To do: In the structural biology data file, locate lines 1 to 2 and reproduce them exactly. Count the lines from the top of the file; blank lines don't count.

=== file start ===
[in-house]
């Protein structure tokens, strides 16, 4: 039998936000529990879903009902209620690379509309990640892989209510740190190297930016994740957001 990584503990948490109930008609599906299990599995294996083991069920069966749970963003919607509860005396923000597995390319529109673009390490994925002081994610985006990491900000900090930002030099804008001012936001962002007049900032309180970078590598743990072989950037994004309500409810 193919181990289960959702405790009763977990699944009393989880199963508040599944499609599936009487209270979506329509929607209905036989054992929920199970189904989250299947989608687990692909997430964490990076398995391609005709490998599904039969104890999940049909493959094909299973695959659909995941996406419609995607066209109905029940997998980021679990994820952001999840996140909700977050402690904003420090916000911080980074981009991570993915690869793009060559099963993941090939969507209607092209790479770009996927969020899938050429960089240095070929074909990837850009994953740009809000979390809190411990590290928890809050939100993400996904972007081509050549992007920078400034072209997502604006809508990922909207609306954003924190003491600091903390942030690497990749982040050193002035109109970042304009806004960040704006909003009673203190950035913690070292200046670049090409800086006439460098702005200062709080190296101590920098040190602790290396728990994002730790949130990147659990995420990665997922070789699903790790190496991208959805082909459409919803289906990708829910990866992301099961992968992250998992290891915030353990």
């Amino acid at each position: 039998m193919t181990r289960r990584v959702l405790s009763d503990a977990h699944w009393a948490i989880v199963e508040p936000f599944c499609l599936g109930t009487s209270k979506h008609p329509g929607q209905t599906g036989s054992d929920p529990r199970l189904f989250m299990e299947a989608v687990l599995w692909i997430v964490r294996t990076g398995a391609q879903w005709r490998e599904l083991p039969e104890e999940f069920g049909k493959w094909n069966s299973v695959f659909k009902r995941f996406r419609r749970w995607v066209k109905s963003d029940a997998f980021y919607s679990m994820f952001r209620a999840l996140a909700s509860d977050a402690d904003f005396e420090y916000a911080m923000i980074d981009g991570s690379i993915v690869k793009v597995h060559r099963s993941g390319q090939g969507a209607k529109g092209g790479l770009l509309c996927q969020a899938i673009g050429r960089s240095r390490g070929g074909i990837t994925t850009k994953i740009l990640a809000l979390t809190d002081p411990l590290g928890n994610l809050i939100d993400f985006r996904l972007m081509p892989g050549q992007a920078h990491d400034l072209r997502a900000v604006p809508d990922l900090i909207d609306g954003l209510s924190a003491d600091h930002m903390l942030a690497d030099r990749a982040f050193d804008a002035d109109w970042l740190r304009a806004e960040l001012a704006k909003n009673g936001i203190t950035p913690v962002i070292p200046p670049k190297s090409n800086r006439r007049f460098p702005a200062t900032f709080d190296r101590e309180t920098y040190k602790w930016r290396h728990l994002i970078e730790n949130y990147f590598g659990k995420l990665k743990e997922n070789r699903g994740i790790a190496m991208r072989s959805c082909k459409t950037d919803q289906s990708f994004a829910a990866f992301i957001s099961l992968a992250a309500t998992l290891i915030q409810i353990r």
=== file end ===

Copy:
[in-house]
């Protein structure tokens, strides 16, 4: 039998936000529990879903009902209620690379509309990640892989209510740190190297930016994740957001 990584503990948490109930008609599906299990599995294996083991069920069966749970963003919607509860005396923000597995390319529109673009390490994925002081994610985006990491900000900090930002030099804008001012936001962002007049900032309180970078590598743990072989950037994004309500409810 193919181990289960959702405790009763977990699944009393989880199963508040599944499609599936009487209270979506329509929607209905036989054992929920199970189904989250299947989608687990692909997430964490990076398995391609005709490998599904039969104890999940049909493959094909299973695959659909995941996406419609995607066209109905029940997998980021679990994820952001999840996140909700977050402690904003420090916000911080980074981009991570993915690869793009060559099963993941090939969507209607092209790479770009996927969020899938050429960089240095070929074909990837850009994953740009809000979390809190411990590290928890809050939100993400996904972007081509050549992007920078400034072209997502604006809508990922909207609306954003924190003491600091903390942030690497990749982040050193002035109109970042304009806004960040704006909003009673203190950035913690070292200046670049090409800086006439460098702005200062709080190296101590920098040190602790290396728990994002730790949130990147659990995420990665997922070789699903790790190496991208959805082909459409919803289906990708829910990866992301099961992968992250998992290891915030353990």